Even if it’s physically possible, mounting recent AF/all electronics lenses is generally pointless – not only you can’t set the aperture for lack of an aperture ring, but you can’t focus the lens because modern lenses are devoid of any mechanical connection between the focusing ring and the focusing mechanism of the lens. Unless a third party vendor develops an adapter which embarks the complex software required to translate the communication protocols of a lens of Brand A into something the body of Brand B will understand.
As far as I know, it has only been attempted with some level of success between a few lenses with a Canon or Sigma mount and a few Sony bodies (the A7R II or the A6300).
Therefore, the best candidates are lenses from the manual focus era (up to 1985), and the Nikon and Pentax auto-focus lenses designed before Year 2000 – they all still have aperture rings.
Even if it is possible, mounting an old manual focus lens on a mirrorless body is not necessarily the best thing to do:
in spite of all the focus assistance mechanisms, it’s much slower to get the focus with an adapted vintage lens than with the native auto-focus lens – adapted lenses are not a good fit for mobile subjects, unless you adopt old school focusing techniques (pre-focus, wait for subject to be at right distance, and shoot)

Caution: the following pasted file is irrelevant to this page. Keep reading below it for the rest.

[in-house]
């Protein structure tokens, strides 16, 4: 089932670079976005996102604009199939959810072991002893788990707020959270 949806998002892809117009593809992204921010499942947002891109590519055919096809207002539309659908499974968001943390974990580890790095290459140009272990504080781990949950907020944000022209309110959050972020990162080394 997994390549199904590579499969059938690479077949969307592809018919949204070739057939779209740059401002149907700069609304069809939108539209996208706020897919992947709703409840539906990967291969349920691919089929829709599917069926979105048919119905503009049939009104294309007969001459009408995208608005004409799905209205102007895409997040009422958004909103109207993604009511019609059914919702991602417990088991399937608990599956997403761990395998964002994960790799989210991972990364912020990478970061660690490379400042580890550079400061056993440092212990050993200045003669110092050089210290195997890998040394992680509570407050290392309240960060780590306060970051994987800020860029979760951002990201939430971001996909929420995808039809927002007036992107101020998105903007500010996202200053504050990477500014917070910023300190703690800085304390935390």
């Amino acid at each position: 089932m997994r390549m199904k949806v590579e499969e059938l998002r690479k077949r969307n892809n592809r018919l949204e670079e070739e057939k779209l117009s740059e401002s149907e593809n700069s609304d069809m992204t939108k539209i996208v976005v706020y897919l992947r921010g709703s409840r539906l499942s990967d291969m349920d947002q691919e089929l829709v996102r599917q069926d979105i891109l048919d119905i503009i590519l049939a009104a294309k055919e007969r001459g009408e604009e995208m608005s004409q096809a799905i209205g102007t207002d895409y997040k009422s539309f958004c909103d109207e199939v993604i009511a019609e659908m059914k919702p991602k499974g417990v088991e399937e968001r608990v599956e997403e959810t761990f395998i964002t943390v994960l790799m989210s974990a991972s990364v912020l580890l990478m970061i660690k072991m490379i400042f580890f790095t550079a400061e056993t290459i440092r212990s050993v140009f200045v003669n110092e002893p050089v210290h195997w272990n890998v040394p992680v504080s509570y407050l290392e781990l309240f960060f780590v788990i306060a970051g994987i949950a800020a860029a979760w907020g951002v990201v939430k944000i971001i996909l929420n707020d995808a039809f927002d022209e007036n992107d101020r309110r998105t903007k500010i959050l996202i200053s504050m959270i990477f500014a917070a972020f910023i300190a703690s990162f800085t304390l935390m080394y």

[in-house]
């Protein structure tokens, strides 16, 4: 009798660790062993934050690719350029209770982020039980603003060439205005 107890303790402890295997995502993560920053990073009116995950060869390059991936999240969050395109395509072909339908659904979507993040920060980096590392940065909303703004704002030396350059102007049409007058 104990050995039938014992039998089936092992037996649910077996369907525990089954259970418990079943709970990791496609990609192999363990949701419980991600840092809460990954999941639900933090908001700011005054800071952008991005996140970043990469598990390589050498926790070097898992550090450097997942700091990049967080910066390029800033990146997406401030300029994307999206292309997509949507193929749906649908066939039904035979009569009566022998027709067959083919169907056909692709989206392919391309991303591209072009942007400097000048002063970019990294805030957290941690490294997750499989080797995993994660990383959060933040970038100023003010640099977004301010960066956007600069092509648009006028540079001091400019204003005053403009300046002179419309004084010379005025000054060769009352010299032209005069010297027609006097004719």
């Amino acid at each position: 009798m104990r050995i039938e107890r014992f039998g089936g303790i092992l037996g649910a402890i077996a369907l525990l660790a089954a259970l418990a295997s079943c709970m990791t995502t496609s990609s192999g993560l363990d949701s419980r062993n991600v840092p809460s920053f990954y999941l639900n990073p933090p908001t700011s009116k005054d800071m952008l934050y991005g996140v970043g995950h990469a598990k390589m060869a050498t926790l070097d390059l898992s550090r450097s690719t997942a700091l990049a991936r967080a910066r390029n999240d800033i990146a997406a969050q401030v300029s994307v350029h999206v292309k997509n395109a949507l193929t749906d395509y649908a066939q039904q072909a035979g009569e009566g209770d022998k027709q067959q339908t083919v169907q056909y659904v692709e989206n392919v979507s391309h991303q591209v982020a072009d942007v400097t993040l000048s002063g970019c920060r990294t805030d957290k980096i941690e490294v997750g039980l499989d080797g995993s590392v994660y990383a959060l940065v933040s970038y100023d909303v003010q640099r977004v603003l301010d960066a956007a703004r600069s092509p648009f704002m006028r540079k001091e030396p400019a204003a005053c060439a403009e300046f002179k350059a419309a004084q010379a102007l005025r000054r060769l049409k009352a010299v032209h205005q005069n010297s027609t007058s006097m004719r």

Older lenses were designed for 35mm film cameras, and are unnecessarily large and heavy when mounted on M4/3rd and APS-C cameras
Lots of older lenses were not that good in their heyday, and become really bad if mounted on a camera with a high resolution sensor. It’s true in particular for zooms and to a lesser extent for wide angle lenses.
As a conclusion, why mount old lens on a modern mirrorless body?
Because you can (of course)
If you already have the lens… Considering adapters sell for $20.00, it’s tempting to buy one to use your old lenses, as a stop gap until you buy a modern equivalent in the mirrorless system, or even permanently
All macro lenses are a very good fit because macro photography does not require to focus fast, and old macro lenses are still up to the task, when compared to their modern equivalents
If you want to experience really exceptional glass
Canon FD Aspherical or “L” lenses (50mm f/1.2, 85mm f/1.2) for instance, or some of the gems that Leica, Minolta, Nikon, Pentax and others have produced in the past…
If the modern equivalent does not exist…
a 55mm f/1.2 lens – it doesn’t exist for the Sony E/FE mount